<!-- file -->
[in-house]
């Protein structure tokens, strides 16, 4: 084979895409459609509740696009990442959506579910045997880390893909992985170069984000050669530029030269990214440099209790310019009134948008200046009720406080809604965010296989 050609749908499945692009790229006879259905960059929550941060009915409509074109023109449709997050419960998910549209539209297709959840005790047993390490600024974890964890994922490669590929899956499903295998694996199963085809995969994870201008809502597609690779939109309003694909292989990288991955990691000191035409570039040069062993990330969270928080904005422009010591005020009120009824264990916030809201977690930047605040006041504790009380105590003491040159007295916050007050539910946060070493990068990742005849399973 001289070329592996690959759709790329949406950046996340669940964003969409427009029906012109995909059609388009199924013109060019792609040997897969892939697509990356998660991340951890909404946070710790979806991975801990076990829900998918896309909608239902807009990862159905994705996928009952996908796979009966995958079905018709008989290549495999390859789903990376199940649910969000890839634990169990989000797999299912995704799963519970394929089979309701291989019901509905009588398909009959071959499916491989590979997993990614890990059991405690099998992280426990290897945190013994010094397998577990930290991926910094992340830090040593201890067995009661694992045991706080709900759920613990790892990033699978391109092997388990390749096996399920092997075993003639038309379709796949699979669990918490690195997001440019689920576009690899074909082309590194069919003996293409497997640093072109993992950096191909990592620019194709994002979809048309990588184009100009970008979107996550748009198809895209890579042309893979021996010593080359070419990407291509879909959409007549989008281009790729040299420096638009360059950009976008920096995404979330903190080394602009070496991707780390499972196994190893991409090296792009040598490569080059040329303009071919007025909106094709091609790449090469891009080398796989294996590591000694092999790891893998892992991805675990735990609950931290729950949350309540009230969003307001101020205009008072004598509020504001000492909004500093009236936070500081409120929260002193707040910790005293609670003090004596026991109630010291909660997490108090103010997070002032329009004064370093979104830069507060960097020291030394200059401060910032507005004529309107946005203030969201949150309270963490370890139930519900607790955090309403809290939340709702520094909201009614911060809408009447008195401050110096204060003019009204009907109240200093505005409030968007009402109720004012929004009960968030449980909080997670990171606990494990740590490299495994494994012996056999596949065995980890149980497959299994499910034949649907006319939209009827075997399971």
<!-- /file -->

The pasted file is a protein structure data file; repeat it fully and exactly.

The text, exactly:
[in-house]
């Protein structure tokens, strides 16, 4: 084979895409459609509740696009990442959506579910045997880390893909992985170069984000050669530029030269990214440099209790310019009134948008200046009720406080809604965010296989 050609749908499945692009790229006879259905960059929550941060009915409509074109023109449709997050419960998910549209539209297709959840005790047993390490600024974890964890994922490669590929899956499903295998694996199963085809995969994870201008809502597609690779939109309003694909292989990288991955990691000191035409570039040069062993990330969270928080904005422009010591005020009120009824264990916030809201977690930047605040006041504790009380105590003491040159007295916050007050539910946060070493990068990742005849399973 001289070329592996690959759709790329949406950046996340669940964003969409427009029906012109995909059609388009199924013109060019792609040997897969892939697509990356998660991340951890909404946070710790979806991975801990076990829900998918896309909608239902807009990862159905994705996928009952996908796979009966995958079905018709008989290549495999390859789903990376199940649910969000890839634990169990989000797999299912995704799963519970394929089979309701291989019901509905009588398909009959071959499916491989590979997993990614890990059991405690099998992280426990290897945190013994010094397998577990930290991926910094992340830090040593201890067995009661694992045991706080709900759920613990790892990033699978391109092997388990390749096996399920092997075993003639038309379709796949699979669990918490690195997001440019689920576009690899074909082309590194069919003996293409497997640093072109993992950096191909990592620019194709994002979809048309990588184009100009970008979107996550748009198809895209890579042309893979021996010593080359070419990407291509879909959409007549989008281009790729040299420096638009360059950009976008920096995404979330903190080394602009070496991707780390499972196994190893991409090296792009040598490569080059040329303009071919007025909106094709091609790449090469891009080398796989294996590591000694092999790891893998892992991805675990735990609950931290729950949350309540009230969003307001101020205009008072004598509020504001000492909004500093009236936070500081409120929260002193707040910790005293609670003090004596026991109630010291909660997490108090103010997070002032329009004064370093979104830069507060960097020291030394200059401060910032507005004529309107946005203030969201949150309270963490370890139930519900607790955090309403809290939340709702520094909201009614911060809408009447008195401050110096204060003019009204009907109240200093505005409030968007009402109720004012929004009960968030449980909080997670990171606990494990740590490299495994494994012996056999596949065995980890149980497959299994499910034949649907006319939209009827075997399971």